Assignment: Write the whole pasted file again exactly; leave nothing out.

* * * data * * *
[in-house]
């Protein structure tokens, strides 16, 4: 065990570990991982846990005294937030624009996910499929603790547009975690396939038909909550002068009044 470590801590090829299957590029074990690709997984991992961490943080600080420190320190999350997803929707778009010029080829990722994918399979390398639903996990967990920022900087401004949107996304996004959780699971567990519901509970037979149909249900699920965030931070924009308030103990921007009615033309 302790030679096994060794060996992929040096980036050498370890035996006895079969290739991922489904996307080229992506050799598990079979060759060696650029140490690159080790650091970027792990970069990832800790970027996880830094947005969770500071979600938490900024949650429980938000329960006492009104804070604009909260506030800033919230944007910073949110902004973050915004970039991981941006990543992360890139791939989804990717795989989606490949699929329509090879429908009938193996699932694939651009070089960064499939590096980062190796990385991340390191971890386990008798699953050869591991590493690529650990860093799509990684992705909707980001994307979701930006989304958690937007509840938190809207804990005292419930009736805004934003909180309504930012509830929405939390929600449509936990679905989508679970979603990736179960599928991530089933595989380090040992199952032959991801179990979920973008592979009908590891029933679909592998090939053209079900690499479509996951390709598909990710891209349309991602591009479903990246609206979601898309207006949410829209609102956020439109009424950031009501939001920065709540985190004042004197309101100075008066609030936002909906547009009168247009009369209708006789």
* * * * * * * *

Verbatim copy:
[in-house]
């Protein structure tokens, strides 16, 4: 065990570990991982846990005294937030624009996910499929603790547009975690396939038909909550002068009044 470590801590090829299957590029074990690709997984991992961490943080600080420190320190999350997803929707778009010029080829990722994918399979390398639903996990967990920022900087401004949107996304996004959780699971567990519901509970037979149909249900699920965030931070924009308030103990921007009615033309 302790030679096994060794060996992929040096980036050498370890035996006895079969290739991922489904996307080229992506050799598990079979060759060696650029140490690159080790650091970027792990970069990832800790970027996880830094947005969770500071979600938490900024949650429980938000329960006492009104804070604009909260506030800033919230944007910073949110902004973050915004970039991981941006990543992360890139791939989804990717795989989606490949699929329509090879429908009938193996699932694939651009070089960064499939590096980062190796990385991340390191971890386990008798699953050869591991590493690529650990860093799509990684992705909707980001994307979701930006989304958690937007509840938190809207804990005292419930009736805004934003909180309504930012509830929405939390929600449509936990679905989508679970979603990736179960599928991530089933595989380090040992199952032959991801179990979920973008592979009908590891029933679909592998090939053209079900690499479509996951390709598909990710891209349309991602591009479903990246609206979601898309207006949410829209609102956020439109009424950031009501939001920065709540985190004042004197309101100075008066609030936002909906547009009168247009009369209708006789």